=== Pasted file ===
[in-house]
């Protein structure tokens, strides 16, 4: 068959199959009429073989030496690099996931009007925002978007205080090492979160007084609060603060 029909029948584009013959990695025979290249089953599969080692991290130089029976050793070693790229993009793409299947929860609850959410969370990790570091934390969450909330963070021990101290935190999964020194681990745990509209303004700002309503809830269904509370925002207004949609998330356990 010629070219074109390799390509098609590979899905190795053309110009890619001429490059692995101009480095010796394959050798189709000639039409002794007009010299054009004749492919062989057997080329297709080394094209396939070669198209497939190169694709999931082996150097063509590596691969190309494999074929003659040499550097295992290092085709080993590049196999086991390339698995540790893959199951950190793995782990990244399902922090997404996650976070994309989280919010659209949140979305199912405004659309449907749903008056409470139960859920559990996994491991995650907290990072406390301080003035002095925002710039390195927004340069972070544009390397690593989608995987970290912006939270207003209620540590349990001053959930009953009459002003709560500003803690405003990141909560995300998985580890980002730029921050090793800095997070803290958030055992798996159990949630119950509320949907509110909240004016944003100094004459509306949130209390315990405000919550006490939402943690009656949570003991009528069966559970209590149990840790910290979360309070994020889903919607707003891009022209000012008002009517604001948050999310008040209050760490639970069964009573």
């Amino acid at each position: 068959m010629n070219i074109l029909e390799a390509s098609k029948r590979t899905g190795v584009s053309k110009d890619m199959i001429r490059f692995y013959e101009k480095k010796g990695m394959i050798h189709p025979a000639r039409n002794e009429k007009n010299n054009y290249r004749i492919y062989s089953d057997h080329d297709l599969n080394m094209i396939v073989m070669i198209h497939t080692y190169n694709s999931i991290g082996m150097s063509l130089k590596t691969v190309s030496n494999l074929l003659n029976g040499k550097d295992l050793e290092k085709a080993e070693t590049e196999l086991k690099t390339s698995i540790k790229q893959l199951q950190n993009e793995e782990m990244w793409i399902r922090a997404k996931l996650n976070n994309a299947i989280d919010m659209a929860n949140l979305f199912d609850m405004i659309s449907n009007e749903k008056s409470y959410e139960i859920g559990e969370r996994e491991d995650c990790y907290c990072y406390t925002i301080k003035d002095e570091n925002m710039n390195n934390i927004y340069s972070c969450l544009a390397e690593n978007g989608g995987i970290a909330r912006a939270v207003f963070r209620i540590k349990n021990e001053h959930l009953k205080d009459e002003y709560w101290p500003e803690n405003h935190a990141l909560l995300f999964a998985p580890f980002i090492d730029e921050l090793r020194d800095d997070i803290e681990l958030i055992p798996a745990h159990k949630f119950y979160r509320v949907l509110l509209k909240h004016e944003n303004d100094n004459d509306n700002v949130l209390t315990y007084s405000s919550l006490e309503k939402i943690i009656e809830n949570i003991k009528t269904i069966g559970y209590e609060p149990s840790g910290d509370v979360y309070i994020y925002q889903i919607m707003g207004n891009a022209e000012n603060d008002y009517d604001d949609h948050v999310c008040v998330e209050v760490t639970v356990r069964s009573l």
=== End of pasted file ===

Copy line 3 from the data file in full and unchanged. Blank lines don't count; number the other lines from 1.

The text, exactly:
């Amino acid at each position: 068959m010629n070219i074109l029909e390799a390509s098609k029948r590979t899905g190795v584009s053309k110009d890619m199959i001429r490059f692995y013959e101009k480095k010796g990695m394959i050798h189709p025979a000639r039409n002794e009429k007009n010299n054009y290249r004749i492919y062989s089953d057997h080329d297709l599969n080394m094209i396939v073989m070669i198209h497939t080692y190169n694709s999931i991290g082996m150097s063509l130089k590596t691969v190309s030496n494999l074929l003659n029976g040499k550097d295992l050793e290092k085709a080993e070693t590049e196999l086991k690099t390339s698995i540790k790229q893959l199951q950190n993009e793995e782990m990244w793409i399902r922090a997404k996931l996650n976070n994309a299947i989280d919010m659209a929860n949140l979305f199912d609850m405004i659309s449907n009007e749903k008056s409470y959410e139960i859920g559990e969370r996994e491991d995650c990790y907290c990072y406390t925002i301080k003035d002095e570091n925002m710039n390195n934390i927004y340069s972070c969450l544009a390397e690593n978007g989608g995987i970290a909330r912006a939270v207003f963070r209620i540590k349990n021990e001053h959930l009953k205080d009459e002003y709560w101290p500003e803690n405003h935190a990141l909560l995300f999964a998985p580890f980002i090492d730029e921050l090793r020194d800095d997070i803290e681990l958030i055992p798996a745990h159990k949630f119950y979160r509320v949907l509110l509209k909240h004016e944003n303004d100094n004459d509306n700002v949130l209390t315990y007084s405000s919550l006490e309503k939402i943690i009656e809830n949570i003991k009528t269904i069966g559970y209590e609060p149990s840790g910290d509370v979360y309070i994020y925002q889903i919607m707003g207004n891009a022209e000012n603060d008002y009517d604001d949609h948050v999310c008040v998330e209050v760490t639970v356990r069964s009573l």